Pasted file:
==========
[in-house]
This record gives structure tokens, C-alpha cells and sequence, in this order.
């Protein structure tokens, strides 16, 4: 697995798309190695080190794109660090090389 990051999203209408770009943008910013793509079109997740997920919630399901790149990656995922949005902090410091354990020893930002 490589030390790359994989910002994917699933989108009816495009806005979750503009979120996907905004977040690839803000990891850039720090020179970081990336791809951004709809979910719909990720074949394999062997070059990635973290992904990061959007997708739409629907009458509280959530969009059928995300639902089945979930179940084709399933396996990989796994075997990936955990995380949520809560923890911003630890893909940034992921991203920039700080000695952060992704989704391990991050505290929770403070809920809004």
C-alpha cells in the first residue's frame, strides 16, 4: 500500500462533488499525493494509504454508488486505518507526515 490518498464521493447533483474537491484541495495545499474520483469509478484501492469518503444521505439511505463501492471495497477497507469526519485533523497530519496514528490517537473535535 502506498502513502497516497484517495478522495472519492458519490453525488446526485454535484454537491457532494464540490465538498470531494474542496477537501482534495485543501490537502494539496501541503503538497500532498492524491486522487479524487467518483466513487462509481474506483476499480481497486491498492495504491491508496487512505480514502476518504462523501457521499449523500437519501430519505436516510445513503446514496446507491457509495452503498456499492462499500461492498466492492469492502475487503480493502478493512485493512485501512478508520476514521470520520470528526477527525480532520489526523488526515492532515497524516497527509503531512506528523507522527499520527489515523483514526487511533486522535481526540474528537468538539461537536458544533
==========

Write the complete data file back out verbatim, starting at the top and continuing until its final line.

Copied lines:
[in-house]
This record gives structure tokens, C-alpha cells and sequence, in this order.
């Protein structure tokens, strides 16, 4: 697995798309190695080190794109660090090389 990051999203209408770009943008910013793509079109997740997920919630399901790149990656995922949005902090410091354990020893930002 490589030390790359994989910002994917699933989108009816495009806005979750503009979120996907905004977040690839803000990891850039720090020179970081990336791809951004709809979910719909990720074949394999062997070059990635973290992904990061959007997708739409629907009458509280959530969009059928995300639902089945979930179940084709399933396996990989796994075997990936955990995380949520809560923890911003630890893909940034992921991203920039700080000695952060992704989704391990991050505290929770403070809920809004």
C-alpha cells in the first residue's frame, strides 16, 4: 500500500462533488499525493494509504454508488486505518507526515 490518498464521493447533483474537491484541495495545499474520483469509478484501492469518503444521505439511505463501492471495497477497507469526519485533523497530519496514528490517537473535535 502506498502513502497516497484517495478522495472519492458519490453525488446526485454535484454537491457532494464540490465538498470531494474542496477537501482534495485543501490537502494539496501541503503538497500532498492524491486522487479524487467518483466513487462509481474506483476499480481497486491498492495504491491508496487512505480514502476518504462523501457521499449523500437519501430519505436516510445513503446514496446507491457509495452503498456499492462499500461492498466492492469492502475487503480493502478493512485493512485501512478508520476514521470520520470528526477527525480532520489526523488526515492532515497524516497527509503531512506528523507522527499520527489515523483514526487511533486522535481526540474528537468538539461537536458544533